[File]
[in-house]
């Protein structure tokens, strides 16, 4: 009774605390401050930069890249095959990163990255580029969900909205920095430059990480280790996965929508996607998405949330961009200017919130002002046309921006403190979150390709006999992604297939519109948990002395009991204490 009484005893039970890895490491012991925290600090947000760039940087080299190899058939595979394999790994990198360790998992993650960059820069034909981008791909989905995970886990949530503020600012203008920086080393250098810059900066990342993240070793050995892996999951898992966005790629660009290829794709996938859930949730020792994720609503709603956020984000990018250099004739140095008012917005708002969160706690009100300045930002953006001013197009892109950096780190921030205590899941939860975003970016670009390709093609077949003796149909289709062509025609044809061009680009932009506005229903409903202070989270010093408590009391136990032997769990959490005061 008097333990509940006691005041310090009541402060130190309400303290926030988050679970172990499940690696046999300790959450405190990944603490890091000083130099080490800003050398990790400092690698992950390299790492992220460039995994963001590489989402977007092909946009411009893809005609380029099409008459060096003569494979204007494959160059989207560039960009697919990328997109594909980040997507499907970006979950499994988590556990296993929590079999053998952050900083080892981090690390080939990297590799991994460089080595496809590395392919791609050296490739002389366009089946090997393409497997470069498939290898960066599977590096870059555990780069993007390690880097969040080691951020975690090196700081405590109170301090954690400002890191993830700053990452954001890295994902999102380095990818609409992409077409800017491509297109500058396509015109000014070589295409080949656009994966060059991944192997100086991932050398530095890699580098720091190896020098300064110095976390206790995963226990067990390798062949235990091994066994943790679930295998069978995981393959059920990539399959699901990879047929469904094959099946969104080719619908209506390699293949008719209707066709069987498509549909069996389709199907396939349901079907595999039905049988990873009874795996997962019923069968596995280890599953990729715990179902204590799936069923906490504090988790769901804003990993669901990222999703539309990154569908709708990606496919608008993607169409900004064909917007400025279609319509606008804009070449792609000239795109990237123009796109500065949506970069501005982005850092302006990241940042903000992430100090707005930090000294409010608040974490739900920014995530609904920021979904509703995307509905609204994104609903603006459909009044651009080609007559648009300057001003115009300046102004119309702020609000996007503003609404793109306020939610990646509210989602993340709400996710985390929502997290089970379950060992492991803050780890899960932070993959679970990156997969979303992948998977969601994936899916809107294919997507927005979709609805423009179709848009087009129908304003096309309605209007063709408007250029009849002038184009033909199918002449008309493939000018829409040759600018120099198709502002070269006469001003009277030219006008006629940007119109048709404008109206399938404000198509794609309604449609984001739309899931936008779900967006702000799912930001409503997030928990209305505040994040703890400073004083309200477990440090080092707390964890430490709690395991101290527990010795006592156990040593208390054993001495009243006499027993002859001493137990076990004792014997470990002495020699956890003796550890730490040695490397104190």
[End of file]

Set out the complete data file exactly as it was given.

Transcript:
[in-house]
């Protein structure tokens, strides 16, 4: 009774605390401050930069890249095959990163990255580029969900909205920095430059990480280790996965929508996607998405949330961009200017919130002002046309921006403190979150390709006999992604297939519109948990002395009991204490 009484005893039970890895490491012991925290600090947000760039940087080299190899058939595979394999790994990198360790998992993650960059820069034909981008791909989905995970886990949530503020600012203008920086080393250098810059900066990342993240070793050995892996999951898992966005790629660009290829794709996938859930949730020792994720609503709603956020984000990018250099004739140095008012917005708002969160706690009100300045930002953006001013197009892109950096780190921030205590899941939860975003970016670009390709093609077949003796149909289709062509025609044809061009680009932009506005229903409903202070989270010093408590009391136990032997769990959490005061 008097333990509940006691005041310090009541402060130190309400303290926030988050679970172990499940690696046999300790959450405190990944603490890091000083130099080490800003050398990790400092690698992950390299790492992220460039995994963001590489989402977007092909946009411009893809005609380029099409008459060096003569494979204007494959160059989207560039960009697919990328997109594909980040997507499907970006979950499994988590556990296993929590079999053998952050900083080892981090690390080939990297590799991994460089080595496809590395392919791609050296490739002389366009089946090997393409497997470069498939290898960066599977590096870059555990780069993007390690880097969040080691951020975690090196700081405590109170301090954690400002890191993830700053990452954001890295994902999102380095990818609409992409077409800017491509297109500058396509015109000014070589295409080949656009994966060059991944192997100086991932050398530095890699580098720091190896020098300064110095976390206790995963226990067990390798062949235990091994066994943790679930295998069978995981393959059920990539399959699901990879047929469904094959099946969104080719619908209506390699293949008719209707066709069987498509549909069996389709199907396939349901079907595999039905049988990873009874795996997962019923069968596995280890599953990729715990179902204590799936069923906490504090988790769901804003990993669901990222999703539309990154569908709708990606496919608008993607169409900004064909917007400025279609319509606008804009070449792609000239795109990237123009796109500065949506970069501005982005850092302006990241940042903000992430100090707005930090000294409010608040974490739900920014995530609904920021979904509703995307509905609204994104609903603006459909009044651009080609007559648009300057001003115009300046102004119309702020609000996007503003609404793109306020939610990646509210989602993340709400996710985390929502997290089970379950060992492991803050780890899960932070993959679970990156997969979303992948998977969601994936899916809107294919997507927005979709609805423009179709848009087009129908304003096309309605209007063709408007250029009849002038184009033909199918002449008309493939000018829409040759600018120099198709502002070269006469001003009277030219006008006629940007119109048709404008109206399938404000198509794609309604449609984001739309899931936008779900967006702000799912930001409503997030928990209305505040994040703890400073004083309200477990440090080092707390964890430490709690395991101290527990010795006592156990040593208390054993001495009243006499027993002859001493137990076990004792014997470990002495020699956890003796550890730490040695490397104190």